With the benefit of hindsight, what can we learn from early panic buying?

Among all the disturbing news about the impact of the Covid-19 pandemic, one story stood out: people were panic buying. Fortunately, those days are now behind us, with explicit queuing rules, quantity restrictions and limits on the number of shoppers all to thank.

Buying bigger baskets made sense if people were worried about not getting out of the house a lot, but in many cases panic buying went much further. That could hardly be described as rational behaviour. After all, no amount of toilet roll, lentils or tinned tomatoes can protect us from such a virus. So what was behind this behaviour and can organisations (or government) learn anything useful from it?  Isolating the psychological drivers at work might be the key to understanding – and stopping – undesirable behaviour.

Attention Years of operational improvements, fierce competition and grocery market innovation mean that our supermarket shelves are always full. So, if they are suddenly looking empty, it’s conspicuous. In such circumstances people will stop and think about buying a particular product even if they hadn’t planned to do so. Some items, such as toilet rolls, are very visible; they’re also a staple purchase.  A large quantity in someone’s trolley is likely to be noticed by others. 

Social Proof News and social media were quick to report shortages (and occasional fights).  While we told there was enough food for everyone and no need to stockpile, the implicit message was that ‘other people’ were buying lots. In these circumstances the unconscious response tends to be copy what we believe other people are doing. And in this case, the implicit message resonated much more than the overt one.

Action Bias People often exhibit a preference to act. In the face of uncertainty, or in stressful situations, our instinct is fight or flight. In the absence of a physical virus to tackle head-on, what could someone actually do faced with the threat of infection? It turned out, particularly given the media message about what ‘other people’ were doing, that buying self-raising flour and eggs was a popular response - even if you don’t know how to bake.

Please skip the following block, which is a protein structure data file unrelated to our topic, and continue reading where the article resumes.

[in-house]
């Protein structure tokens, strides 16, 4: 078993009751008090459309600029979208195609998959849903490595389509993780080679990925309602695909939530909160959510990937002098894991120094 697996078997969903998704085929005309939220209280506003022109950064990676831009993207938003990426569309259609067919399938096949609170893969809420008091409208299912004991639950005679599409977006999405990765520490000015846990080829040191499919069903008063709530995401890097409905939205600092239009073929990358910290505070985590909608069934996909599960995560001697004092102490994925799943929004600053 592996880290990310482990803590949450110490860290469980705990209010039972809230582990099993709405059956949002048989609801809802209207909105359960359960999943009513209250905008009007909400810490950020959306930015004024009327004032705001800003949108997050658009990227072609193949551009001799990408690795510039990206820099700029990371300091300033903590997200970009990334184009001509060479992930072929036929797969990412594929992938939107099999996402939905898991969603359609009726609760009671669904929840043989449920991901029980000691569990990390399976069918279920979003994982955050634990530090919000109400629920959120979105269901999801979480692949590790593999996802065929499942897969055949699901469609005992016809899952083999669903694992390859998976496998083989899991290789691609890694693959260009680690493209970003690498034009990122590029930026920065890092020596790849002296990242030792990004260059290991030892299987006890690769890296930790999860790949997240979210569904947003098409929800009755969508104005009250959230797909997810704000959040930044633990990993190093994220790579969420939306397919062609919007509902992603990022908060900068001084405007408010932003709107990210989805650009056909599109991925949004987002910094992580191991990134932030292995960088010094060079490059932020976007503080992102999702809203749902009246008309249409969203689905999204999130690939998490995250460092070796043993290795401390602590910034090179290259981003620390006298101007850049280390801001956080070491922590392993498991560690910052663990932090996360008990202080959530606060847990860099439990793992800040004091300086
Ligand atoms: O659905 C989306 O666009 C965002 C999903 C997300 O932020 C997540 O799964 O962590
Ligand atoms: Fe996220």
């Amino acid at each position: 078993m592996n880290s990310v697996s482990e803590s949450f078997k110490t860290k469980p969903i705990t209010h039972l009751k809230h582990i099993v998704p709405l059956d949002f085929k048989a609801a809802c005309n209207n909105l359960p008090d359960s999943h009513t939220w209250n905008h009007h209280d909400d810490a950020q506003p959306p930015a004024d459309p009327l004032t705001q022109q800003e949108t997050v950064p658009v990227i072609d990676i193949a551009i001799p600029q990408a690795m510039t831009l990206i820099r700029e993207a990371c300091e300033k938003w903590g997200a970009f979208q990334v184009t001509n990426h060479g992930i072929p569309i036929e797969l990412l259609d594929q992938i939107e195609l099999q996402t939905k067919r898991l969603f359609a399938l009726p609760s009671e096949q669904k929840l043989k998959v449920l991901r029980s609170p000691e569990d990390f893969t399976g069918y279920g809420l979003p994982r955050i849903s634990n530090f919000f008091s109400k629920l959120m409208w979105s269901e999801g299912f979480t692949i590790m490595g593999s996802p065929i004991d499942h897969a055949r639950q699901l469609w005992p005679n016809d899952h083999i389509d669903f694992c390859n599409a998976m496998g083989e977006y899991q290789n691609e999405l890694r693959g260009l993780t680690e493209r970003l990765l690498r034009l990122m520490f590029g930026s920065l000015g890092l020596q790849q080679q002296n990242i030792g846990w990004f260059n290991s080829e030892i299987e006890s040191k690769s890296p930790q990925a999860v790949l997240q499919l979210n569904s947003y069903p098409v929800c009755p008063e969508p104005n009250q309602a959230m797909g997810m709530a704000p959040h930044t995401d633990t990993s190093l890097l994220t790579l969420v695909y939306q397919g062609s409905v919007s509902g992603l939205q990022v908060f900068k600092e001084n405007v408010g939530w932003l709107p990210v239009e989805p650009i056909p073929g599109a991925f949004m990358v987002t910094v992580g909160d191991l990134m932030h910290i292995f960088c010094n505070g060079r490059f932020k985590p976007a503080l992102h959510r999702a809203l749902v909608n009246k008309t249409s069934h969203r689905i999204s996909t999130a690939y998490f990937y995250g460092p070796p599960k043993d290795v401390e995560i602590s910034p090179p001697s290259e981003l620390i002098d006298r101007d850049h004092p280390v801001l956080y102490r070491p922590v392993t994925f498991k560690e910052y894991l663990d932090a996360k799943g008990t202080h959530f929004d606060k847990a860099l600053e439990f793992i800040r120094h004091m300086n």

Scarcity When we have the ability to buy whatever we please, we are happy to take only what we need. But scarcity has a way of focusing the mind on what we don’t have.

Loss Aversion Given all of the above, if shoppers happened to have the opportunity to buy toilet paper – or flour, eggs, hand soap, etc. – it’s very likely that they would.  The innate desire to minimise future regret makes a purchase a ‘sensible’ option.

So, what can we, organisations and governments learn from this?

  • Consumers’ purchase decisions are not driven by rational mental processes. Given the human tendency to post-rationalise, it’s easy to miss a large portion of what’s behind the way customers behave if we don’t account for the role of the unconscious mind.
  • Reporting on large numbers of people breaking rules is hardly the way to improve behaviour. It just reinforces social proof and increases the prevalence of the bad habits we’re trying to prevent.
  • It is easier to change behaviour when we are very specific about what new habits we want to see. For example, instead of saying “buy less”, “self-isolate” and “keep your distance”, we can see that messages such as “limit purchases to no more than three of each item”, “you can exercise outdoors for one hour per day” and “stand two metres apart” are proving much more successful.
  • Organisations should be aware that small “problems” (such as no self-raising flour available today) will be magnified by the notice paid to them. Of course, we cannot control how those stories come to light, but given heightened attention, we do need to factor in how they will affect people’s behaviour.
Read more about Covid-19 and changing behaviour

Read more about Covid-19 and changing behaviour

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